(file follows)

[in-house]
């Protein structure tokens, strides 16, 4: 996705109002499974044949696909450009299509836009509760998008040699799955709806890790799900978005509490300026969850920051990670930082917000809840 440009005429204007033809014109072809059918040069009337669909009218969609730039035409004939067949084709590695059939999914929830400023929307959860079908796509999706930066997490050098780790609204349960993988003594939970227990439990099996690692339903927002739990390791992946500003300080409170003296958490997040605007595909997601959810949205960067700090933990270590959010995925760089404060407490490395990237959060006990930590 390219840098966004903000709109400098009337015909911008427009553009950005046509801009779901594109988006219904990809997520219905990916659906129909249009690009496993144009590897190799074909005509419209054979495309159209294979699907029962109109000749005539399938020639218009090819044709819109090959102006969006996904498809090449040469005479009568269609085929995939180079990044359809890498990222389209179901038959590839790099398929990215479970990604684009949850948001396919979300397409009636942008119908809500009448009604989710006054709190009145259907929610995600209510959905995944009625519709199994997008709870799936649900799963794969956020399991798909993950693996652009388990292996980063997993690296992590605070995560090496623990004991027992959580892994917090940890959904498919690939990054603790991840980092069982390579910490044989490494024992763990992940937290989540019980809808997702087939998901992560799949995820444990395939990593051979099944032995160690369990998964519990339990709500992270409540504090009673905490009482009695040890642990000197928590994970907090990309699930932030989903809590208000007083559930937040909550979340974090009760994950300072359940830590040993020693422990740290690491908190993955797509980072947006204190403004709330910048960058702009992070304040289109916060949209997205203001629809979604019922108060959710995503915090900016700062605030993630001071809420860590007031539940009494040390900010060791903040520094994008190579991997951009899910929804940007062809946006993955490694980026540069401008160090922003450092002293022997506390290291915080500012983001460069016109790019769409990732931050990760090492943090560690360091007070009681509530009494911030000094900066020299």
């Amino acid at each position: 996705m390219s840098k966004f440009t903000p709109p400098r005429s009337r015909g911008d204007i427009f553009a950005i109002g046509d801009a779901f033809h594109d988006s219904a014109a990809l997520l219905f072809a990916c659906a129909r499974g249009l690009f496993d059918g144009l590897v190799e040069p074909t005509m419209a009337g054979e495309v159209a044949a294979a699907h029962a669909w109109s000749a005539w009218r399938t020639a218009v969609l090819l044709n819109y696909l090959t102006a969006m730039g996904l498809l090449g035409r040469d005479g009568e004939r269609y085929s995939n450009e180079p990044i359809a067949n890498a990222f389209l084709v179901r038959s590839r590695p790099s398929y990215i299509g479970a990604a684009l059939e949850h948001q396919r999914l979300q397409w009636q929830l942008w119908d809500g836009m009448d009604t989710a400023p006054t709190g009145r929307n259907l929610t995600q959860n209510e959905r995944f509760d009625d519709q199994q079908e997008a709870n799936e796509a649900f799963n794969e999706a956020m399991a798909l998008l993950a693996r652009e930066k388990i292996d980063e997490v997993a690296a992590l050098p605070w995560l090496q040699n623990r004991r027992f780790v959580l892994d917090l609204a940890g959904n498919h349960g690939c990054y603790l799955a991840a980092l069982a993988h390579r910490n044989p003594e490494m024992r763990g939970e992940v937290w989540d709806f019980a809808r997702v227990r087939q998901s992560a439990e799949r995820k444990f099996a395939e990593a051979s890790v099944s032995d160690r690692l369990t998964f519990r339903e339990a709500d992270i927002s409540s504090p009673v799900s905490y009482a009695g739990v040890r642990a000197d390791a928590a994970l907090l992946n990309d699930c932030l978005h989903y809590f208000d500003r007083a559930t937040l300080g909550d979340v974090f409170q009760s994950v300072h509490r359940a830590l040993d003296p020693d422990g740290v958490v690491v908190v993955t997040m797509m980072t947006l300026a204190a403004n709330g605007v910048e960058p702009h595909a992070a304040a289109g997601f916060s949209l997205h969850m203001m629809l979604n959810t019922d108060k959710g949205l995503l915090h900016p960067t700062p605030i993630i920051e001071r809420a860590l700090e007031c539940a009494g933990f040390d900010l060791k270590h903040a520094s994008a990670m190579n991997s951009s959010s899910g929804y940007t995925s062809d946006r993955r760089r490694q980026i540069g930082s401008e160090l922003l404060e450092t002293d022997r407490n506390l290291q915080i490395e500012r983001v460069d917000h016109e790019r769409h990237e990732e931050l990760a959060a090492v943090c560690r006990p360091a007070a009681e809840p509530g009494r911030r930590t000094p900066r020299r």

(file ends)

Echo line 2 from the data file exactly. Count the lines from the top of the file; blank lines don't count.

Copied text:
């Protein structure tokens, strides 16, 4: 996705109002499974044949696909450009299509836009509760998008040699799955709806890790799900978005509490300026969850920051990670930082917000809840 440009005429204007033809014109072809059918040069009337669909009218969609730039035409004939067949084709590695059939999914929830400023929307959860079908796509999706930066997490050098780790609204349960993988003594939970227990439990099996690692339903927002739990390791992946500003300080409170003296958490997040605007595909997601959810949205960067700090933990270590959010995925760089404060407490490395990237959060006990930590 390219840098966004903000709109400098009337015909911008427009553009950005046509801009779901594109988006219904990809997520219905990916659906129909249009690009496993144009590897190799074909005509419209054979495309159209294979699907029962109109000749005539399938020639218009090819044709819109090959102006969006996904498809090449040469005479009568269609085929995939180079990044359809890498990222389209179901038959590839790099398929990215479970990604684009949850948001396919979300397409009636942008119908809500009448009604989710006054709190009145259907929610995600209510959905995944009625519709199994997008709870799936649900799963794969956020399991798909993950693996652009388990292996980063997993690296992590605070995560090496623990004991027992959580892994917090940890959904498919690939990054603790991840980092069982390579910490044989490494024992763990992940937290989540019980809808997702087939998901992560799949995820444990395939990593051979099944032995160690369990998964519990339990709500992270409540504090009673905490009482009695040890642990000197928590994970907090990309699930932030989903809590208000007083559930937040909550979340974090009760994950300072359940830590040993020693422990740290690491908190993955797509980072947006204190403004709330910048960058702009992070304040289109916060949209997205203001629809979604019922108060959710995503915090900016700062605030993630001071809420860590007031539940009494040390900010060791903040520094994008190579991997951009899910929804940007062809946006993955490694980026540069401008160090922003450092002293022997506390290291915080500012983001460069016109790019769409990732931050990760090492943090560690360091007070009681509530009494911030000094900066020299």